I agree, so far as it goes, with the plaintiff's contention that "correspondence between EPA or DOJ attorneys and Dr. Meyer, and drafts of her expert report, are not required to be produced under the current Fed. R. Civ. P. 26(b)(4)." Id. Rule 26(b)(4)(B) of the Federal Rules of Civil Procedure provides that drafts of any report or disclosure required under Rule 26(a)(2) are protected from discovery by an adverse party. In addition, Rule 26(b)(4)(C) provides that communications between a party's attorney and any witness required to provide an expert report are protected; however, there are three important exceptions to this protection: to the extent that the communications relate to compensation for the expert, identify facts or data provided to the expert by the party's attorney and considered by the expert in forming his or her opinions, or identify assumptions that the party's attorney provided and that the expert relied upon in forming the opinions. See, e.g., Fialkowski v. Perry, Civil Action No. 11-5139, 2012 WL 2527020, at *3-*4 (E.D. Pa. June 29, 2012).

Here, not all of the entries on the privilege log that are related to Dr. Meyer or to the company with which she is associated, Industrial Economics Incorporated, Dep. at 15, make clear that the communication between Dr. Meyer and an attorney for the government is one that is in fact privileged. For example, references to "the contract" may be references to a contract between Dr. Meyer and the plaintiff dealing with Dr. Meyer's compensation. In addition, while Attorney Rowley has represented that all of the documents upon which Dr. Meyer relied in reaching her opinion are listed in Appendix B to her report, it is possible that emails were not considered "documents" for that purpose. The following entries in the privilege log suffer from such lack of clarity: 18, 83-88, 90-95, 99-104, 109, 111-12, 143, 154, 199, 256, 277, 396, 522, 821-22, 1200, 1850, 1861, 1863, 2199, 2203-04, and 2519.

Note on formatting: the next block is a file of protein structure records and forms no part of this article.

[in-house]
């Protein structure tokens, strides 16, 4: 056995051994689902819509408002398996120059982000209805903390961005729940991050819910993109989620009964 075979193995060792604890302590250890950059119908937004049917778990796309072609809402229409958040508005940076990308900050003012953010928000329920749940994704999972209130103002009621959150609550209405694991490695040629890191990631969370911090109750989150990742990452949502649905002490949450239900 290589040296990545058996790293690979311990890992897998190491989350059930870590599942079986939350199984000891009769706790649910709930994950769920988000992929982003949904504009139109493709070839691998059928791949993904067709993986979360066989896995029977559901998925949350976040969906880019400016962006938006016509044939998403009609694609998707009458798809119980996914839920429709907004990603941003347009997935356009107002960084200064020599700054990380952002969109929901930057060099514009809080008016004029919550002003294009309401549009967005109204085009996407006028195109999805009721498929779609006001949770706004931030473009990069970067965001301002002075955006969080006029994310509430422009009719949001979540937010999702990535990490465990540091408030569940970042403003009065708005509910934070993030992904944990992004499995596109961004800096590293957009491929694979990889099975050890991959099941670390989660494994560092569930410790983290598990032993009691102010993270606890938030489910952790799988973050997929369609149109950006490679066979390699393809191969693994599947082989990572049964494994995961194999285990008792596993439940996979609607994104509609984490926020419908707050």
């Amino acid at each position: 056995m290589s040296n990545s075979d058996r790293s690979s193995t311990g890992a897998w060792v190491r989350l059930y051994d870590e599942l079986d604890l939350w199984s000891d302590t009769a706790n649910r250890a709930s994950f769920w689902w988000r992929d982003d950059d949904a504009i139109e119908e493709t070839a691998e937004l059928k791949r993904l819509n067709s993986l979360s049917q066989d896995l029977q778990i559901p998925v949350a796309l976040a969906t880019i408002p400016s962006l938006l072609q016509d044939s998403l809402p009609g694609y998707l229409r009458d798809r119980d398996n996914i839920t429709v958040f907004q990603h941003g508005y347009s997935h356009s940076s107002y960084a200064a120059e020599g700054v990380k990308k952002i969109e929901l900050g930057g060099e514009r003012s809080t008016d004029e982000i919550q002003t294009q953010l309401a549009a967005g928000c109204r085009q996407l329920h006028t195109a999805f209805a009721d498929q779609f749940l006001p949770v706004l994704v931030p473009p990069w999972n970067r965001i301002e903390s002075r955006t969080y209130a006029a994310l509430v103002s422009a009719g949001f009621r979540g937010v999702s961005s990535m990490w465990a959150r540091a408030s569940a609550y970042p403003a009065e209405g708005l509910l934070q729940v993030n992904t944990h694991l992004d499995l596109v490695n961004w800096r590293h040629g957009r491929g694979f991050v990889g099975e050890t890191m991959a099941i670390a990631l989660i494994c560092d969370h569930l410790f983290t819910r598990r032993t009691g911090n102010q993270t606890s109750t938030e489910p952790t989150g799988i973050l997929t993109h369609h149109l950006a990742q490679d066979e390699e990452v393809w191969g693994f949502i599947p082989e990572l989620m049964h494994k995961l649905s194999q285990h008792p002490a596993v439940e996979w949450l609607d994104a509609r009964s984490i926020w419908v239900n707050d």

Only these documents, based upon my review, could possibly be ones to which the defendant may be entitled. The plaintiff will provide copies of these documents to the court within the next five business days for in camera review. In all other respects, the defendant's motion is denied.

III. Conclusion

For the foregoing reasons, the defendant's motion to compel is granted, but only as follows: the plaintiff shall provide the court, no later than five business days from the date of this order, with a copy of the deposition subpoena served on Dr. Meyer by the defendant, indicating each category of requested documents for which no responsive document exists, and the plaintiff shall provide the court within that time period with copies of the documents listed on the privilege log that have been itemized above. If the defendant has not yet been provided with the information concerning the categories of documents for which no responsive document exists, the plaintiff shall provide it with a copy of that information as it is presented to the court. I will review the specific documents that I have requested in camera and report to counsel as soon as possible on the results of that review.


In accordance with Federal Rule of Civil Procedure 72(a), a party may serve and file an objection to this decision within fourteen (14) days after being served with a copy thereof.

Failure to file a timely objection shall constitute a waiver of the right to review by the district court and to any further appeal of this order.

John H. Rich III

1. The Comprehensive Environmental Response, Compensation, and Liability Act, 42 U.S.C. § 9601 et seq.